An extremely simple (and useless!) example of an Extension Method can be seen in the following code:
public static class JunkExtensions
public static string ToSomethingElse(this string input)
Please note that your Extension Methods must be defined inside a non-generic static class. Now, to use the Extension Method, include the namespace in your code:
...and your new Extension Method is now available to you, as you can see in the intellisense:
When NOT To Use Them
I will be the first to admit that Extension Methods can be both useful and powerful, but when is enough enough? Scott Guthrie says in his post: "As with any extensibility mechanism, I'd really caution about not going overboard creating new extension methods to begin with. Just because you have a shiny new hammer doesn't mean that everything in the world has suddenly become a nail!" You couldn't say it any better than that. Listen to Scott - he knows best. You must not convert all your static utility methods to Extension Methods. What is the point? Do you really want to see a string class that has hundreds of methods available, but you only use 10% of them most of the time? Obviously not.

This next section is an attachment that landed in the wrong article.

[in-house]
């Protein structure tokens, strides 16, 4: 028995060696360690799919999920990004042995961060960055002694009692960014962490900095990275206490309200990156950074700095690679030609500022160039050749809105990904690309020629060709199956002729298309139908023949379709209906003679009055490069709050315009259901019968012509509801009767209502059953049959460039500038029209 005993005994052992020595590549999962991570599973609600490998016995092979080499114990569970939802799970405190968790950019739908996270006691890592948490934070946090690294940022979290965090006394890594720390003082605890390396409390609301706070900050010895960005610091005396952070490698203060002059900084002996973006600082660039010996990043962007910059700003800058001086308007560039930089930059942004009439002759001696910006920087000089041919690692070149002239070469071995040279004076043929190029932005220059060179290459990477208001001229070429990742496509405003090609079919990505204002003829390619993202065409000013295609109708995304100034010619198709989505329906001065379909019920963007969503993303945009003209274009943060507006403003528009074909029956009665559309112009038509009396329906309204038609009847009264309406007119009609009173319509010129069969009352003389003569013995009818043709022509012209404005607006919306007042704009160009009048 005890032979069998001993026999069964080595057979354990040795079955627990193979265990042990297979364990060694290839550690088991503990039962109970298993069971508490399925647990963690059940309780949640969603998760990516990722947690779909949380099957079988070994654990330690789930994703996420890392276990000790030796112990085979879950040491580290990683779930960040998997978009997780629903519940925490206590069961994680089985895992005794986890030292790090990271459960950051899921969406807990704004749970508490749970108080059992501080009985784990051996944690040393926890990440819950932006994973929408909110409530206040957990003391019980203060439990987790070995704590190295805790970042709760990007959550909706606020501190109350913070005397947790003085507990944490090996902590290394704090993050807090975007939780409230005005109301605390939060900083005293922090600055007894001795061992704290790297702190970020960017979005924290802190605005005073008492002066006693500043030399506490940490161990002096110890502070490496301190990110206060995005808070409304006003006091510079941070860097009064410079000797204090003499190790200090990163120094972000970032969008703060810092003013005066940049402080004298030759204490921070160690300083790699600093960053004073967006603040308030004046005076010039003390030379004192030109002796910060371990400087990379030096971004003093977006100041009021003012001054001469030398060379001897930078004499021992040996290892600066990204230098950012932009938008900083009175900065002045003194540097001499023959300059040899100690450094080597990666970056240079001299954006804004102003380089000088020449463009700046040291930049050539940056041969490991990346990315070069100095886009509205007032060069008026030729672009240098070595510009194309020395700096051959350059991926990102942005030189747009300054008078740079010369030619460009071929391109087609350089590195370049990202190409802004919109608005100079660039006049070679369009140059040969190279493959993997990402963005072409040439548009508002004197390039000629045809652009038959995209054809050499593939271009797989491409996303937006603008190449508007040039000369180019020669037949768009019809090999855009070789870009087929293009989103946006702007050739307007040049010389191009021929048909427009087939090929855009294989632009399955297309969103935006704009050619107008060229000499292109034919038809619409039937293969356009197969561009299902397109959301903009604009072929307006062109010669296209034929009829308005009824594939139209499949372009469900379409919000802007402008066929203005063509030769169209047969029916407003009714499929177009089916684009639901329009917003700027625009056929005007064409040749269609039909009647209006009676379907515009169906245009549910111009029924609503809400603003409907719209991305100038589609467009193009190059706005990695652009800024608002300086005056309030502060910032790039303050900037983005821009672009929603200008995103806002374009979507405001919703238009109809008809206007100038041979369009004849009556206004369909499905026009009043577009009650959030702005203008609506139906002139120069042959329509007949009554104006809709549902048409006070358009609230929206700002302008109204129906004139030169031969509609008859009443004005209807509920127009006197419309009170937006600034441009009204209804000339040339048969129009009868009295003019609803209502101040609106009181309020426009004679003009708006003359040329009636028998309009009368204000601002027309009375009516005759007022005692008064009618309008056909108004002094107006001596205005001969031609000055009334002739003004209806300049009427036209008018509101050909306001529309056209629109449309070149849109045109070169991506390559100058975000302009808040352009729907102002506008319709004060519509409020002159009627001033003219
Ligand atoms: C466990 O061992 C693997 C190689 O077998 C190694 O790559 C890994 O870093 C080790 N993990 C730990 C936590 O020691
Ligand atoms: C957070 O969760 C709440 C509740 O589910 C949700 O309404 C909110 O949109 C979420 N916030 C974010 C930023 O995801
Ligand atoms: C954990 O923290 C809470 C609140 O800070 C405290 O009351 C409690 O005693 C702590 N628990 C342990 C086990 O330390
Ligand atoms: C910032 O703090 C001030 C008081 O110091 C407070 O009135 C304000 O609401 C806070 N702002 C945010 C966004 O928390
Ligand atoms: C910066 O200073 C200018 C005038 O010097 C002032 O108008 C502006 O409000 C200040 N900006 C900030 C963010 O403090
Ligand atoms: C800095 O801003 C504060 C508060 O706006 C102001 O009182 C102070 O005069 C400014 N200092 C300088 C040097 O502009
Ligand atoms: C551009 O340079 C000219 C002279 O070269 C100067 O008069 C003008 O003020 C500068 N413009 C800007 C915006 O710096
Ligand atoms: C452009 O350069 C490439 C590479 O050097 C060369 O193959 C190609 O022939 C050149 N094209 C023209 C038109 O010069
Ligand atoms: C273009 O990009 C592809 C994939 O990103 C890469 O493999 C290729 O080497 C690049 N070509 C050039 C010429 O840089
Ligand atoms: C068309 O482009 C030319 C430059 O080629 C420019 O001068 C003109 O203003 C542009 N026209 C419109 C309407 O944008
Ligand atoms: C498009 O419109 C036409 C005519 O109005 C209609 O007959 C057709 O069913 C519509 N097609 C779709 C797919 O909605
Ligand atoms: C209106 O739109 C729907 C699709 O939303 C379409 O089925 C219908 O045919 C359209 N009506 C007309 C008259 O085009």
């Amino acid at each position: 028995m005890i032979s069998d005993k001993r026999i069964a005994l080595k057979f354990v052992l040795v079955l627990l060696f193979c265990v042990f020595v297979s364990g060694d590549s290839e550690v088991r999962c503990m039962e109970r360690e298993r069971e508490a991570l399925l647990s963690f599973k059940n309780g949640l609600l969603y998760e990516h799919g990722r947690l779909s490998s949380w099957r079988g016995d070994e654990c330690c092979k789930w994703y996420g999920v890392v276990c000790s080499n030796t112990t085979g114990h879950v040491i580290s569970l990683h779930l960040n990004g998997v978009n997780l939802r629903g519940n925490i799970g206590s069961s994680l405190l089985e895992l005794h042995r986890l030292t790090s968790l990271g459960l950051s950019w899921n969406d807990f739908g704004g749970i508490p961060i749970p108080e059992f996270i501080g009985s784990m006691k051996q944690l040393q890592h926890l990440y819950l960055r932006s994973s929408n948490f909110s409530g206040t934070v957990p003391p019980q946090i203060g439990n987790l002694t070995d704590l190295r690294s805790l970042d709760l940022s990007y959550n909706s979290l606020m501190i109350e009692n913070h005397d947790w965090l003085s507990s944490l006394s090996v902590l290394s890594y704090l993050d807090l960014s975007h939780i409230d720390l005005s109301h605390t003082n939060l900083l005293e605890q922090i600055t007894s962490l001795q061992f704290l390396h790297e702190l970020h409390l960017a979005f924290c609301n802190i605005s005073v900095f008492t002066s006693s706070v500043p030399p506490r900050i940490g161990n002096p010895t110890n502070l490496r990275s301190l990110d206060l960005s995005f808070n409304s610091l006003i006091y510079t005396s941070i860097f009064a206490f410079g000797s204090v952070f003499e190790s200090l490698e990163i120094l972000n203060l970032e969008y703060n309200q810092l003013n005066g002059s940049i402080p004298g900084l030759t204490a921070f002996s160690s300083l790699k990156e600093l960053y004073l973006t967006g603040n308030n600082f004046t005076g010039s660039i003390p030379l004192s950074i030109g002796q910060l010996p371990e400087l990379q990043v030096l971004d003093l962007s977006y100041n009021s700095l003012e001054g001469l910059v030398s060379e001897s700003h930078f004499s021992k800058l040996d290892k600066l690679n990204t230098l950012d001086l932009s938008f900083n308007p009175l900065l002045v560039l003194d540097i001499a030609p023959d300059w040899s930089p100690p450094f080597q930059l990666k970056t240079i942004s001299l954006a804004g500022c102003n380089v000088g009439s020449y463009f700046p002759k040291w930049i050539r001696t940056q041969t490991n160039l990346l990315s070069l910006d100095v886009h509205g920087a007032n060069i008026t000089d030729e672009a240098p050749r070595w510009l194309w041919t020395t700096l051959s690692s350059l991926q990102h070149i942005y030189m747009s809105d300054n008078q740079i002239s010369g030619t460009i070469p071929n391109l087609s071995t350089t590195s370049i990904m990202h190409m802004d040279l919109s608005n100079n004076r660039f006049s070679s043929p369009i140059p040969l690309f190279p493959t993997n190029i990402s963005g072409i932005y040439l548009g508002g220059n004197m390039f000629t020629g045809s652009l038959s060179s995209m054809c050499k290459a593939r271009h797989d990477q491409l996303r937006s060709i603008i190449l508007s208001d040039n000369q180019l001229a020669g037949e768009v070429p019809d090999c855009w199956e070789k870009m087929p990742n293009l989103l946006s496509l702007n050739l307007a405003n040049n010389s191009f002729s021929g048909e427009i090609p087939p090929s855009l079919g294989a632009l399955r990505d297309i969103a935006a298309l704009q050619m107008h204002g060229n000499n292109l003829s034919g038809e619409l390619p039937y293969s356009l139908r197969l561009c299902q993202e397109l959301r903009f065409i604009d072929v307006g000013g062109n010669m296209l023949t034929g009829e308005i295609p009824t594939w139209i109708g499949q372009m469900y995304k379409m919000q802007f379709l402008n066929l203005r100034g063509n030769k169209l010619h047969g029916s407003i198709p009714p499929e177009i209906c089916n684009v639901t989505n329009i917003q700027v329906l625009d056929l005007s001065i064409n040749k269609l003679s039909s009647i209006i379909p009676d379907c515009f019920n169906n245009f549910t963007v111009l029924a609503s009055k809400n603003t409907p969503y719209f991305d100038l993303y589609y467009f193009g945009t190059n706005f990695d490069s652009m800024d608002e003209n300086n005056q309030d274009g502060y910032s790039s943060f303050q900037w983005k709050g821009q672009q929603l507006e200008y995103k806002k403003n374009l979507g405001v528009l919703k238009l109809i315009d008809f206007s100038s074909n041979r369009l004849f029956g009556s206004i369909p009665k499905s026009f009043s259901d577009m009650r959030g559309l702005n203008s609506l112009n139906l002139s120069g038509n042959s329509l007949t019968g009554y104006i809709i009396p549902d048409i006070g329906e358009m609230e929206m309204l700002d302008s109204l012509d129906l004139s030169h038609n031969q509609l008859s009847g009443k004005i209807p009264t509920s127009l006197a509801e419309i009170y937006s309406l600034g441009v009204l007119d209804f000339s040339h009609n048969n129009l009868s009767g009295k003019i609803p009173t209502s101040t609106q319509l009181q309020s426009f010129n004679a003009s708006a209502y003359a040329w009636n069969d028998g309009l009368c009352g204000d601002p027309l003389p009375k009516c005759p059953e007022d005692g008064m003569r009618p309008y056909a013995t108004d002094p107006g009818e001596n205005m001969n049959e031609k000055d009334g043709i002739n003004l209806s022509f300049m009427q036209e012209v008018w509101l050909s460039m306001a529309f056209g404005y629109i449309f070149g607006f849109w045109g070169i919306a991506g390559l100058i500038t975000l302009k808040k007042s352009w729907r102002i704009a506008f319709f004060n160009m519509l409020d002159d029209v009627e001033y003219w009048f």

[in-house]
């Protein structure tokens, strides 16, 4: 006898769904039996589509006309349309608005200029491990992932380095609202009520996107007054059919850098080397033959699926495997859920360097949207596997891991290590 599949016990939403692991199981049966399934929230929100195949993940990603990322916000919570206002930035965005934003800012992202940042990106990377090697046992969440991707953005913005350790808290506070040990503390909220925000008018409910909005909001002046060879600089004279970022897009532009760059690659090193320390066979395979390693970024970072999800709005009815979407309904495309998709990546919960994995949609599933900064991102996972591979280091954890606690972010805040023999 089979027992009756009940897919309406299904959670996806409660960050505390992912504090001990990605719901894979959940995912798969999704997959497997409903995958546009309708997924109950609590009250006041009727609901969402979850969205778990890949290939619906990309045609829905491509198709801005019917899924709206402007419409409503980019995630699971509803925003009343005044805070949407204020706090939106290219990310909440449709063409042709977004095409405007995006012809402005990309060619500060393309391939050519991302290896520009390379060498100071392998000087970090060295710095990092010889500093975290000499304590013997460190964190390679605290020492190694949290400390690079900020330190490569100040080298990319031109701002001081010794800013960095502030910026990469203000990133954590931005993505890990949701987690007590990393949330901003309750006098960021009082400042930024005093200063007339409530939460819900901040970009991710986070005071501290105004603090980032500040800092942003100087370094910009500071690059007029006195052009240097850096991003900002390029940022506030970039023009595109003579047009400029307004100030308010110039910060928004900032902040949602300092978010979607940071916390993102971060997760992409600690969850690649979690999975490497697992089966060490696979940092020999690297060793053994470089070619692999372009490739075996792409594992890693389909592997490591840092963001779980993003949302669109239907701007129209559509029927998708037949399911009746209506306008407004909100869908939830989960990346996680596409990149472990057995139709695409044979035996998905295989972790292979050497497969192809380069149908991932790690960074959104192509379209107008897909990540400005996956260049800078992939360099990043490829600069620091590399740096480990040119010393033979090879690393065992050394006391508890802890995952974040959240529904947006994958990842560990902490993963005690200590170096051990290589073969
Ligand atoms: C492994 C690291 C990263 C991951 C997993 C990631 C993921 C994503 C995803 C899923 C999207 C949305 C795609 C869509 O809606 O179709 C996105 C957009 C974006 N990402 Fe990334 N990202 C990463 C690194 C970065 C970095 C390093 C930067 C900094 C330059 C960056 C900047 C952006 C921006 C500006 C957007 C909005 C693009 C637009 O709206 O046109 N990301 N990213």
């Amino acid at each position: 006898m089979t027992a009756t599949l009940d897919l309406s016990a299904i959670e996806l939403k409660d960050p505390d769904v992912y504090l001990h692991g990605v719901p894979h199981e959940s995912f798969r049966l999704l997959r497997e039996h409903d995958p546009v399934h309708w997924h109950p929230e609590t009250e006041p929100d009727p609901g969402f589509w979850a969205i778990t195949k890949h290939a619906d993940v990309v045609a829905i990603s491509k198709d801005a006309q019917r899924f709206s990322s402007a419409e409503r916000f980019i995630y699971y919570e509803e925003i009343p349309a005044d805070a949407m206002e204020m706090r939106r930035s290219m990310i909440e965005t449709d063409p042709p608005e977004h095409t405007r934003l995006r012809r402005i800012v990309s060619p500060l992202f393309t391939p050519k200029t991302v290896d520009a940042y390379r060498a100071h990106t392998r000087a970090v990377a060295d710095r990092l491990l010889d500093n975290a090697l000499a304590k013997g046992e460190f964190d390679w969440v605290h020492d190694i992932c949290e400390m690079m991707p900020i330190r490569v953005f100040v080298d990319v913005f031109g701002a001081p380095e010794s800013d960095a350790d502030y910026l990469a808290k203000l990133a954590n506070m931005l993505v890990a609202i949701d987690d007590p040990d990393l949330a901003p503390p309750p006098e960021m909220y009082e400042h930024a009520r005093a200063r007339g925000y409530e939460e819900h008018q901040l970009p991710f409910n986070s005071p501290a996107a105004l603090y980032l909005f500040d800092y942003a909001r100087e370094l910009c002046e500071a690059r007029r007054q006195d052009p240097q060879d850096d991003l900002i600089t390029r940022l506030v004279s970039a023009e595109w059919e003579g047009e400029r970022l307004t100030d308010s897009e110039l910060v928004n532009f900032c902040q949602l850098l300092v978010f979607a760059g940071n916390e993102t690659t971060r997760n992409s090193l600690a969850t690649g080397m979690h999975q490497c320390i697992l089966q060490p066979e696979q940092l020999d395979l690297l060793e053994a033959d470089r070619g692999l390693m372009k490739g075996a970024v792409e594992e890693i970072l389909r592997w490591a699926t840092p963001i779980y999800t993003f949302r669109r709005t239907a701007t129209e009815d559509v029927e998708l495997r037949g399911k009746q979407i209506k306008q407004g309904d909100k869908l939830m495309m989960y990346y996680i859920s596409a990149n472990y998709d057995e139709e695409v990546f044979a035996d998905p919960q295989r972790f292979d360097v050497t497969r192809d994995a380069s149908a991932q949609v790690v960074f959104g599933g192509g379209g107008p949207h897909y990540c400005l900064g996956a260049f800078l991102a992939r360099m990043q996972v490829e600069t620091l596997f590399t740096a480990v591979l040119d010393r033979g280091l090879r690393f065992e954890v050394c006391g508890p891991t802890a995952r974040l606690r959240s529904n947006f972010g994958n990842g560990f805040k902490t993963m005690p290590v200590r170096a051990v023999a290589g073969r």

When To Use Them
You should only convert your most reusable, everyday static methods. Don't just create an Extension Method because you can; create one because you know it will help you code smarter. I create Extension Methods that, I think, improve and extend the framework, and that I feel should also be part of the framework. When I find myself asking the question: "But why didn't they include this method in the framework?", a new Extension Method usually follows shortly after.